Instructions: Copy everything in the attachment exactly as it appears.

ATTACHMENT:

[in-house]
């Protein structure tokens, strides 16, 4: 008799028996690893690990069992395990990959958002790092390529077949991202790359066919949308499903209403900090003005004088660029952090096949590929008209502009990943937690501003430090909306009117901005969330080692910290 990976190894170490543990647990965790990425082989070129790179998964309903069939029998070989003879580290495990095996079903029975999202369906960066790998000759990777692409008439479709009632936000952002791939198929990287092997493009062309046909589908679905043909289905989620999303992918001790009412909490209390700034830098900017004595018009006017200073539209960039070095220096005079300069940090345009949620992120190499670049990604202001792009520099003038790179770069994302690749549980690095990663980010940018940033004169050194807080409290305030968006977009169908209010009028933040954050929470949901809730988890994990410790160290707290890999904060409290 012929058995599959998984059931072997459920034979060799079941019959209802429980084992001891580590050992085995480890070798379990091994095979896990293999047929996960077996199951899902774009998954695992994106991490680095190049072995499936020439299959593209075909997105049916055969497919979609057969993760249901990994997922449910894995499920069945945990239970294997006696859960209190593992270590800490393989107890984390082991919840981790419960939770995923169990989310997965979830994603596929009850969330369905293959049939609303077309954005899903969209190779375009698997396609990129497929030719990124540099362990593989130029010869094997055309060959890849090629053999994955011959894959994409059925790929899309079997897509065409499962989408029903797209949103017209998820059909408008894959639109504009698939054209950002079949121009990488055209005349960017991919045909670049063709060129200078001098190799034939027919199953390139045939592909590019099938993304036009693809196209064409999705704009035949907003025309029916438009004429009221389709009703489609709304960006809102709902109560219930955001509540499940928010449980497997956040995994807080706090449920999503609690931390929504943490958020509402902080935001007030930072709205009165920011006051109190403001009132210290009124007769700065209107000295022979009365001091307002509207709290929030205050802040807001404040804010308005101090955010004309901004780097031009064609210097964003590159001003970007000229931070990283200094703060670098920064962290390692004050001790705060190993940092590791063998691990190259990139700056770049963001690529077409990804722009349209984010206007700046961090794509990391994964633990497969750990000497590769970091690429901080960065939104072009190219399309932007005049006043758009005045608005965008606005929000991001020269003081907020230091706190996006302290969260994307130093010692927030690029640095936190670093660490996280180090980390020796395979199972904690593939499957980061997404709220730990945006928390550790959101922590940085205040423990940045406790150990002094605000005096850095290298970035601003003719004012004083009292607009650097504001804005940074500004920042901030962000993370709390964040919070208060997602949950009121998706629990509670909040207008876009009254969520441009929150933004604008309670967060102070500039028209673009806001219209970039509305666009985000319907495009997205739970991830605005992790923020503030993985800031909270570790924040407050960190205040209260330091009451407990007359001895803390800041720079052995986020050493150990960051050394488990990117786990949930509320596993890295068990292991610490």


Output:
[in-house]
């Protein structure tokens, strides 16, 4: 008799028996690893690990069992395990990959958002790092390529077949991202790359066919949308499903209403900090003005004088660029952090096949590929008209502009990943937690501003430090909306009117901005969330080692910290 990976190894170490543990647990965790990425082989070129790179998964309903069939029998070989003879580290495990095996079903029975999202369906960066790998000759990777692409008439479709009632936000952002791939198929990287092997493009062309046909589908679905043909289905989620999303992918001790009412909490209390700034830098900017004595018009006017200073539209960039070095220096005079300069940090345009949620992120190499670049990604202001792009520099003038790179770069994302690749549980690095990663980010940018940033004169050194807080409290305030968006977009169908209010009028933040954050929470949901809730988890994990410790160290707290890999904060409290 012929058995599959998984059931072997459920034979060799079941019959209802429980084992001891580590050992085995480890070798379990091994095979896990293999047929996960077996199951899902774009998954695992994106991490680095190049072995499936020439299959593209075909997105049916055969497919979609057969993760249901990994997922449910894995499920069945945990239970294997006696859960209190593992270590800490393989107890984390082991919840981790419960939770995923169990989310997965979830994603596929009850969330369905293959049939609303077309954005899903969209190779375009698997396609990129497929030719990124540099362990593989130029010869094997055309060959890849090629053999994955011959894959994409059925790929899309079997897509065409499962989408029903797209949103017209998820059909408008894959639109504009698939054209950002079949121009990488055209005349960017991919045909670049063709060129200078001098190799034939027919199953390139045939592909590019099938993304036009693809196209064409999705704009035949907003025309029916438009004429009221389709009703489609709304960006809102709902109560219930955001509540499940928010449980497997956040995994807080706090449920999503609690931390929504943490958020509402902080935001007030930072709205009165920011006051109190403001009132210290009124007769700065209107000295022979009365001091307002509207709290929030205050802040807001404040804010308005101090955010004309901004780097031009064609210097964003590159001003970007000229931070990283200094703060670098920064962290390692004050001790705060190993940092590791063998691990190259990139700056770049963001690529077409990804722009349209984010206007700046961090794509990391994964633990497969750990000497590769970091690429901080960065939104072009190219399309932007005049006043758009005045608005965008606005929000991001020269003081907020230091706190996006302290969260994307130093010692927030690029640095936190670093660490996280180090980390020796395979199972904690593939499957980061997404709220730990945006928390550790959101922590940085205040423990940045406790150990002094605000005096850095290298970035601003003719004012004083009292607009650097504001804005940074500004920042901030962000993370709390964040919070208060997602949950009121998706629990509670909040207008876009009254969520441009929150933004604008309670967060102070500039028209673009806001219209970039509305666009985000319907495009997205739970991830605005992790923020503030993985800031909270570790924040407050960190205040209260330091009451407990007359001895803390800041720079052995986020050493150990960051050394488990990117786990949930509320596993890295068990292991610490």